What is “Trump Dossier” Group Trying to Hide From the American People?

Last month, the Senate Judiciary Committee demanded that Fusion GPS, the opposition research company that funded the much-ballyhooed (and largely discredited) dossier on Donald Trump, turn over all records pertaining to their work in the 2016 campaign. The dossier, which made a number of startling allegations about Trump’s involvement with Russian interests, was reportedly relied on by the FBI and other intelligence agencies to justify their investigation into the campaign’s supposed “collusion” with the Kremlin. Senate Judiciary Chairman Chuck Grassley has stated repeatedly that he wants to get to the bottom of the firm’s work with a former British spy, and that includes discovering who was paying Fusion GPS to dig up unsubstantiated Russian dirt on the Republican nominee for president.

On Wednesday, Fusion GPS turned in thousands of documents to the committee. Unfortunately, a spokesman for the Senate Judiciary Committee says that those documents are a sham.

In an interview with The Daily Caller, Judiciary Committee spokesman George Hartmann said, “The committee is reviewing the production received late this afternoon from Mr. Sampson, but virtually all of the documents appear to be merely news clippings rather than records of Fusion’s substantive communications.” In referencing “Mr. Sampson,” Hartmann is talking about Glenn Sampson, the founder of the firm.

Though the dossier made waves when it was first published by BuzzFeed in January, it has not been a major part of the Russian Collusion tale since. Once the media realized how fanciful most – if not all – of the allegations made in the report were, they quickly backed away from reporting on its contents or its relationship to the ongoing investigation.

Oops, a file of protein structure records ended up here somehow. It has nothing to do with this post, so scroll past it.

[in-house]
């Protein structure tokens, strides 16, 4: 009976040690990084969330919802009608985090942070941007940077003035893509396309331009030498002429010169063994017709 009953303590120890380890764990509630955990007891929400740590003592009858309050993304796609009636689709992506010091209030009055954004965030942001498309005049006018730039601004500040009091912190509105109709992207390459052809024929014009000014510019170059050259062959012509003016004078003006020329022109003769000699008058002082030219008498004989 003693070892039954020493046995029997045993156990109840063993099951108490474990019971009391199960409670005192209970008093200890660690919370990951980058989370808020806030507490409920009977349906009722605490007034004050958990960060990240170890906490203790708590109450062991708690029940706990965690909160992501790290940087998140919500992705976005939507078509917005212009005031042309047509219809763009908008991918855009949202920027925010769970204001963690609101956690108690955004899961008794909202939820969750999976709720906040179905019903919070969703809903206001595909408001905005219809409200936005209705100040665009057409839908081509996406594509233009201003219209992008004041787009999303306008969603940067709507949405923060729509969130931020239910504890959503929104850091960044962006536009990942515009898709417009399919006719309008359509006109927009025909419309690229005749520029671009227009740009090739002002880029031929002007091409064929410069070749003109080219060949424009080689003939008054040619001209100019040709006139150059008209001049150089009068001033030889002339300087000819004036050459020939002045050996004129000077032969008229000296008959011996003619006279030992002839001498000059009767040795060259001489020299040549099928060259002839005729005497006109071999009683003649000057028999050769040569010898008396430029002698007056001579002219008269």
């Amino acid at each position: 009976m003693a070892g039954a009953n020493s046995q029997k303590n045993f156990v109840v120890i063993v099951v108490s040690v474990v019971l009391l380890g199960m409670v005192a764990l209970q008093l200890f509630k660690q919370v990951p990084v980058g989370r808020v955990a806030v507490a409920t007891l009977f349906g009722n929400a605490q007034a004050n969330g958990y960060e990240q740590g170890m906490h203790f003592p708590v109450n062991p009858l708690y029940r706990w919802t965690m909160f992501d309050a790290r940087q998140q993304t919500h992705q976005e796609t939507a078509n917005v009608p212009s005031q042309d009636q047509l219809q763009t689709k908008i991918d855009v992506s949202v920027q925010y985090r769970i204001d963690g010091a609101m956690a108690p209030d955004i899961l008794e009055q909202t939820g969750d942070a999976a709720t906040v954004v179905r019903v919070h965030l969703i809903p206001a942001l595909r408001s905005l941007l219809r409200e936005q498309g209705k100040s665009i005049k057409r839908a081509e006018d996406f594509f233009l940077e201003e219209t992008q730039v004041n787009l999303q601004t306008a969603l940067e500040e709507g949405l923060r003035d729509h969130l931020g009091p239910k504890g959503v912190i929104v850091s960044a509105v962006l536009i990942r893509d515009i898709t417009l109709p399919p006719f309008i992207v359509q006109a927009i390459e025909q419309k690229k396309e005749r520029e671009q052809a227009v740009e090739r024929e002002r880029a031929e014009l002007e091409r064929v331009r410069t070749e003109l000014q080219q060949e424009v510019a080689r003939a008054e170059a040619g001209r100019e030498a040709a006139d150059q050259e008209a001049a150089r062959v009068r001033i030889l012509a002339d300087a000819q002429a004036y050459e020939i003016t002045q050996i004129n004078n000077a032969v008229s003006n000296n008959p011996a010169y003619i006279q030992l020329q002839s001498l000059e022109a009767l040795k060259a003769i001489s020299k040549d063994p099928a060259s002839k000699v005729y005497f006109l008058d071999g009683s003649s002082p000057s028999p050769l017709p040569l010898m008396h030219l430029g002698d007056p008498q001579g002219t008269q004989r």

Even so, reports that the FBI directly worked with the dossier’s author, former MI-6 spy Christopher Steele, and links between Fusion GPS and a Russian lawyer who met with Trump campaign associates last summer have inspired several congressional investigatory committees to do some digging.

But thus far, Sampson’s firm has been less than cooperative with the investigations. Sampson himself has resisted testifying before Congress, ultimately only relenting to a behind-closed-doors meeting after being served with a subpoena. That meeting has not yet taken place, and the document dump Fusion provided to the Senate Judiciary Committee this week proves that the firm is still doing everything possible to avoid revealing the truth to the American people.

Still unknown: Who was the GOP donor who hired Fusion GPS to go after Trump in the primaries last year? Who was the Democrat donor who picked up the contract after Trump became the Republican nominee? Where is Christopher Steele and what was the extent of his cooperation with the FBI? Did Fusion GPS trick Trump associates into meeting with Russian lawyer Natalya Veselnitskaya, with whom they reportedly had an advocacy relationship?

These questions must be answered. If Congress can’t get to the bottom of this tangled web, it’s up to Special Counsel Robert Mueller to do so.

That is, if his investigation is really about finding the truth.


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